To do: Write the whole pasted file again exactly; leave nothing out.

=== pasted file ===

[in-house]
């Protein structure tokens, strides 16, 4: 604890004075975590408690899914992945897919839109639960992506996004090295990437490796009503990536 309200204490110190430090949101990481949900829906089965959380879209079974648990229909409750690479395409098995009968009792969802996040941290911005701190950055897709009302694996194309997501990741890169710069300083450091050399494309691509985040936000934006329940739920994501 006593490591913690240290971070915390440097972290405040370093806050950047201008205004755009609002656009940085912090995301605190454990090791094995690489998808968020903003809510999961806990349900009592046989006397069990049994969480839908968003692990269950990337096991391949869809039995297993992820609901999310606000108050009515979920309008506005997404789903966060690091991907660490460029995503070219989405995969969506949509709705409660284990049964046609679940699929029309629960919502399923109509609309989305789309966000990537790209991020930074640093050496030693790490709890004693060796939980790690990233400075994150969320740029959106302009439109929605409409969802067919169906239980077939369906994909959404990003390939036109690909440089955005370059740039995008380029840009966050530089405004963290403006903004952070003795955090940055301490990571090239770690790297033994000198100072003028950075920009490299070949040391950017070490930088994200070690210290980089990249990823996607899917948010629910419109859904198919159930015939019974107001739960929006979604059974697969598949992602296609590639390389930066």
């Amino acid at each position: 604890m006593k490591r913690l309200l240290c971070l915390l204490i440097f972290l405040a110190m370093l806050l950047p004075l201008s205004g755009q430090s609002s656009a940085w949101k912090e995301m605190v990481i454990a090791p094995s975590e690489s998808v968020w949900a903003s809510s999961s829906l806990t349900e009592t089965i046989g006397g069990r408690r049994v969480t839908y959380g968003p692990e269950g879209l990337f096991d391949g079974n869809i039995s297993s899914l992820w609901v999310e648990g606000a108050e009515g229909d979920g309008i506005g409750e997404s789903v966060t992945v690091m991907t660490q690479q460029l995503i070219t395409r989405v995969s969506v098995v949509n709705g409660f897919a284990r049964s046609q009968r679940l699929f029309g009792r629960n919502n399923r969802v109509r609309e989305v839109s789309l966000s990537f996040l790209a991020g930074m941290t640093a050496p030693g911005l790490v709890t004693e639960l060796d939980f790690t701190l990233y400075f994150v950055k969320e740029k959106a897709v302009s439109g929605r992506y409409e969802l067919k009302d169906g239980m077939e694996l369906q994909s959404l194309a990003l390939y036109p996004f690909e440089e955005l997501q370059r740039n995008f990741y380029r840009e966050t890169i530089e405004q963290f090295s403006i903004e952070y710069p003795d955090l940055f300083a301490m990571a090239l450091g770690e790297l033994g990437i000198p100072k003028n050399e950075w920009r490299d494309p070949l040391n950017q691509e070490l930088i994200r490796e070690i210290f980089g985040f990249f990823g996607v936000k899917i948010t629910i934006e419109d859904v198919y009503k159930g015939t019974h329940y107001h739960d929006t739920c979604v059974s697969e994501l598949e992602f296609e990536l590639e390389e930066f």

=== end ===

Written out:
[in-house]
């Protein structure tokens, strides 16, 4: 604890004075975590408690899914992945897919839109639960992506996004090295990437490796009503990536 309200204490110190430090949101990481949900829906089965959380879209079974648990229909409750690479395409098995009968009792969802996040941290911005701190950055897709009302694996194309997501990741890169710069300083450091050399494309691509985040936000934006329940739920994501 006593490591913690240290971070915390440097972290405040370093806050950047201008205004755009609002656009940085912090995301605190454990090791094995690489998808968020903003809510999961806990349900009592046989006397069990049994969480839908968003692990269950990337096991391949869809039995297993992820609901999310606000108050009515979920309008506005997404789903966060690091991907660490460029995503070219989405995969969506949509709705409660284990049964046609679940699929029309629960919502399923109509609309989305789309966000990537790209991020930074640093050496030693790490709890004693060796939980790690990233400075994150969320740029959106302009439109929605409409969802067919169906239980077939369906994909959404990003390939036109690909440089955005370059740039995008380029840009966050530089405004963290403006903004952070003795955090940055301490990571090239770690790297033994000198100072003028950075920009490299070949040391950017070490930088994200070690210290980089990249990823996607899917948010629910419109859904198919159930015939019974107001739960929006979604059974697969598949992602296609590639390389930066």
């Amino acid at each position: 604890m006593k490591r913690l309200l240290c971070l915390l204490i440097f972290l405040a110190m370093l806050l950047p004075l201008s205004g755009q430090s609002s656009a940085w949101k912090e995301m605190v990481i454990a090791p094995s975590e690489s998808v968020w949900a903003s809510s999961s829906l806990t349900e009592t089965i046989g006397g069990r408690r049994v969480t839908y959380g968003p692990e269950g879209l990337f096991d391949g079974n869809i039995s297993s899914l992820w609901v999310e648990g606000a108050e009515g229909d979920g309008i506005g409750e997404s789903v966060t992945v690091m991907t660490q690479q460029l995503i070219t395409r989405v995969s969506v098995v949509n709705g409660f897919a284990r049964s046609q009968r679940l699929f029309g009792r629960n919502n399923r969802v109509r609309e989305v839109s789309l966000s990537f996040l790209a991020g930074m941290t640093a050496p030693g911005l790490v709890t004693e639960l060796d939980f790690t701190l990233y400075f994150v950055k969320e740029k959106a897709v302009s439109g929605r992506y409409e969802l067919k009302d169906g239980m077939e694996l369906q994909s959404l194309a990003l390939y036109p996004f690909e440089e955005l997501q370059r740039n995008f990741y380029r840009e966050t890169i530089e405004q963290f090295s403006i903004e952070y710069p003795d955090l940055f300083a301490m990571a090239l450091g770690e790297l033994g990437i000198p100072k003028n050399e950075w920009r490299d494309p070949l040391n950017q691509e070490l930088i994200r490796e070690i210290f980089g985040f990249f990823g996607v936000k899917i948010t629910i934006e419109d859904v198919y009503k159930g015939t019974h329940y107001h739960d929006t739920c979604v059974s697969e994501l598949e992602f296609e990536l590639e390389e930066f």